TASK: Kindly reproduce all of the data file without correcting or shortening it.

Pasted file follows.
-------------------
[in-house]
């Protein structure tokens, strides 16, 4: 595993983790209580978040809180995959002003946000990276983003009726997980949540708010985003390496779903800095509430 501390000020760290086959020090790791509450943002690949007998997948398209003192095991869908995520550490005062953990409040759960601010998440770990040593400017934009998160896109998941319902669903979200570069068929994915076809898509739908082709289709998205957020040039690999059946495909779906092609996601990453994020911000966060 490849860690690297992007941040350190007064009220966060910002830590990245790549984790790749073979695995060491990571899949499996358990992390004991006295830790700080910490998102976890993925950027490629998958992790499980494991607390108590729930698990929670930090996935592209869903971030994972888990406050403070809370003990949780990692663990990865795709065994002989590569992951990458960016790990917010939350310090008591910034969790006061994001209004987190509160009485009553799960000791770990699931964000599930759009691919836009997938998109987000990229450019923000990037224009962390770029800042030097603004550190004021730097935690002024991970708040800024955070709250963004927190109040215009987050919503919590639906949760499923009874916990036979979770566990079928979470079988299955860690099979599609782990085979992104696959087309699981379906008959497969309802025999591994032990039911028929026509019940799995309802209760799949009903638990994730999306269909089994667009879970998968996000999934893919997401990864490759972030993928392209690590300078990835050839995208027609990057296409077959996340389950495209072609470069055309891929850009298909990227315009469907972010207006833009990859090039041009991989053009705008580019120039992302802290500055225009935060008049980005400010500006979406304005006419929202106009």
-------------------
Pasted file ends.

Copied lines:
[in-house]
């Protein structure tokens, strides 16, 4: 595993983790209580978040809180995959002003946000990276983003009726997980949540708010985003390496779903800095509430 501390000020760290086959020090790791509450943002690949007998997948398209003192095991869908995520550490005062953990409040759960601010998440770990040593400017934009998160896109998941319902669903979200570069068929994915076809898509739908082709289709998205957020040039690999059946495909779906092609996601990453994020911000966060 490849860690690297992007941040350190007064009220966060910002830590990245790549984790790749073979695995060491990571899949499996358990992390004991006295830790700080910490998102976890993925950027490629998958992790499980494991607390108590729930698990929670930090996935592209869903971030994972888990406050403070809370003990949780990692663990990865795709065994002989590569992951990458960016790990917010939350310090008591910034969790006061994001209004987190509160009485009553799960000791770990699931964000599930759009691919836009997938998109987000990229450019923000990037224009962390770029800042030097603004550190004021730097935690002024991970708040800024955070709250963004927190109040215009987050919503919590639906949760499923009874916990036979979770566990079928979470079988299955860690099979599609782990085979992104696959087309699981379906008959497969309802025999591994032990039911028929026509019940799995309802209760799949009903638990994730999306269909089994667009879970998968996000999934893919997401990864490759972030993928392209690590300078990835050839995208027609990057296409077959996340389950495209072609470069055309891929850009298909990227315009469907972010207006833009990859090039041009991989053009705008580019120039992302802290500055225009935060008049980005400010500006979406304005006419929202106009």